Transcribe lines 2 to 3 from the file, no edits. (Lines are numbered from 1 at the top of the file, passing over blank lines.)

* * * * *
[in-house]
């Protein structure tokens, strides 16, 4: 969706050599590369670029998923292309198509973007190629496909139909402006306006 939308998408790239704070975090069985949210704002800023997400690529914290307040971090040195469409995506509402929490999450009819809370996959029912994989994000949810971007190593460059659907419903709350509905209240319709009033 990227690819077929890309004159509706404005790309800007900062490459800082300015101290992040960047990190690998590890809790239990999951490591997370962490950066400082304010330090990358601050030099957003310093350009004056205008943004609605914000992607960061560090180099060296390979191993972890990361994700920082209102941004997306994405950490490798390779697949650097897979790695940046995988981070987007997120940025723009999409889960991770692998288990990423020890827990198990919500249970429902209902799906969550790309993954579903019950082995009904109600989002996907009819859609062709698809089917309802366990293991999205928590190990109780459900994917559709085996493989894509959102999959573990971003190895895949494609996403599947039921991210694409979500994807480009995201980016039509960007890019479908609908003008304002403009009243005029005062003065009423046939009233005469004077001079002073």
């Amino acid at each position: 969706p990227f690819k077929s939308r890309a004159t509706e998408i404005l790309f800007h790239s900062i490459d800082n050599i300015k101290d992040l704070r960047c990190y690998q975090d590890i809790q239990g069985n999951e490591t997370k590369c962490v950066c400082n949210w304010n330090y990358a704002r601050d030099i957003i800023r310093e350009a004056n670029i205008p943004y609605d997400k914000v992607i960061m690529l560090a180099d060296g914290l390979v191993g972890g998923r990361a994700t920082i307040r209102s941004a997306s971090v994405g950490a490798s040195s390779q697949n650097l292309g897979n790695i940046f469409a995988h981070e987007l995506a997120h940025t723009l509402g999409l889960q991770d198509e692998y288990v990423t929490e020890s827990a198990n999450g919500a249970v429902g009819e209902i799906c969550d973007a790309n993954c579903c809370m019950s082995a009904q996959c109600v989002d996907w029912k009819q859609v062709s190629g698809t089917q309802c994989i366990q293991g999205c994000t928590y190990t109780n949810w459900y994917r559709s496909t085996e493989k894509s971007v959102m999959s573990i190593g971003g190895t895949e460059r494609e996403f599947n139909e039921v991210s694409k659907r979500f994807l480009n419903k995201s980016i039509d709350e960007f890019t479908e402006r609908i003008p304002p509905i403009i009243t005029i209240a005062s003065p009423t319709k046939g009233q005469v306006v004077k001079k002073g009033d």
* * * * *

């Protein structure tokens, strides 16, 4: 969706050599590369670029998923292309198509973007190629496909139909402006306006 939308998408790239704070975090069985949210704002800023997400690529914290307040971090040195469409995506509402929490999450009819809370996959029912994989994000949810971007190593460059659907419903709350509905209240319709009033 990227690819077929890309004159509706404005790309800007900062490459800082300015101290992040960047990190690998590890809790239990999951490591997370962490950066400082304010330090990358601050030099957003310093350009004056205008943004609605914000992607960061560090180099060296390979191993972890990361994700920082209102941004997306994405950490490798390779697949650097897979790695940046995988981070987007997120940025723009999409889960991770692998288990990423020890827990198990919500249970429902209902799906969550790309993954579903019950082995009904109600989002996907009819859609062709698809089917309802366990293991999205928590190990109780459900994917559709085996493989894509959102999959573990971003190895895949494609996403599947039921991210694409979500994807480009995201980016039509960007890019479908609908003008304002403009009243005029005062003065009423046939009233005469004077001079002073």
């Amino acid at each position: 969706p990227f690819k077929s939308r890309a004159t509706e998408i404005l790309f800007h790239s900062i490459d800082n050599i300015k101290d992040l704070r960047c990190y690998q975090d590890i809790q239990g069985n999951e490591t997370k590369c962490v950066c400082n949210w304010n330090y990358a704002r601050d030099i957003i800023r310093e350009a004056n670029i205008p943004y609605d997400k914000v992607i960061m690529l560090a180099d060296g914290l390979v191993g972890g998923r990361a994700t920082i307040r209102s941004a997306s971090v994405g950490a490798s040195s390779q697949n650097l292309g897979n790695i940046f469409a995988h981070e987007l995506a997120h940025t723009l509402g999409l889960q991770d198509e692998y288990v990423t929490e020890s827990a198990n999450g919500a249970v429902g009819e209902i799906c969550d973007a790309n993954c579903c809370m019950s082995a009904q996959c109600v989002d996907w029912k009819q859609v062709s190629g698809t089917q309802c994989i366990q293991g999205c994000t928590y190990t109780n949810w459900y994917r559709s496909t085996e493989k894509s971007v959102m999959s573990i190593g971003g190895t895949e460059r494609e996403f599947n139909e039921v991210s694409k659907r979500f994807l480009n419903k995201s980016i039509d709350e960007f890019t479908e402006r609908i003008p304002p509905i403009i009243t005029i209240a005062s003065p009423t319709k046939g009233q005469v306006v004077k001079k002073g009033d």